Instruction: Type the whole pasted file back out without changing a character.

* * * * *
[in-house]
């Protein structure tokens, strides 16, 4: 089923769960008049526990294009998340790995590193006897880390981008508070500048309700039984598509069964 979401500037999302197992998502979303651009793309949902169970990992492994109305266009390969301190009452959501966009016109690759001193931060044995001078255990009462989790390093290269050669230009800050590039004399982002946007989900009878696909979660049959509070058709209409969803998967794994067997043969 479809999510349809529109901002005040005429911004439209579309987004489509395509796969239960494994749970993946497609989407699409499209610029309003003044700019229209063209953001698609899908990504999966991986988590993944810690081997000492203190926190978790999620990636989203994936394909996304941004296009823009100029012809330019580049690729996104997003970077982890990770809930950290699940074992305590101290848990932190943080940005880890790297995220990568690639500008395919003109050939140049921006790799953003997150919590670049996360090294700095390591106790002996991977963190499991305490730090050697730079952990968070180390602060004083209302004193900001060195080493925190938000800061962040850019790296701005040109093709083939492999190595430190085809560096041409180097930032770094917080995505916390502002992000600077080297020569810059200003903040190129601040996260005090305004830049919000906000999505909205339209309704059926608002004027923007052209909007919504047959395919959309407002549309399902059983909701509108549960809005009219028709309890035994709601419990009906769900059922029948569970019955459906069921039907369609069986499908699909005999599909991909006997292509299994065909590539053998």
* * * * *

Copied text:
[in-house]
């Protein structure tokens, strides 16, 4: 089923769960008049526990294009998340790995590193006897880390981008508070500048309700039984598509069964 979401500037999302197992998502979303651009793309949902169970990992492994109305266009390969301190009452959501966009016109690759001193931060044995001078255990009462989790390093290269050669230009800050590039004399982002946007989900009878696909979660049959509070058709209409969803998967794994067997043969 479809999510349809529109901002005040005429911004439209579309987004489509395509796969239960494994749970993946497609989407699409499209610029309003003044700019229209063209953001698609899908990504999966991986988590993944810690081997000492203190926190978790999620990636989203994936394909996304941004296009823009100029012809330019580049690729996104997003970077982890990770809930950290699940074992305590101290848990932190943080940005880890790297995220990568690639500008395919003109050939140049921006790799953003997150919590670049996360090294700095390591106790002996991977963190499991305490730090050697730079952990968070180390602060004083209302004193900001060195080493925190938000800061962040850019790296701005040109093709083939492999190595430190085809560096041409180097930032770094917080995505916390502002992000600077080297020569810059200003903040190129601040996260005090305004830049919000906000999505909205339209309704059926608002004027923007052209909007919504047959395919959309407002549309399902059983909701509108549960809005009219028709309890035994709601419990009906769900059922029948569970019955459906069921039907369609069986499908699909005999599909991909006997292509299994065909590539053998």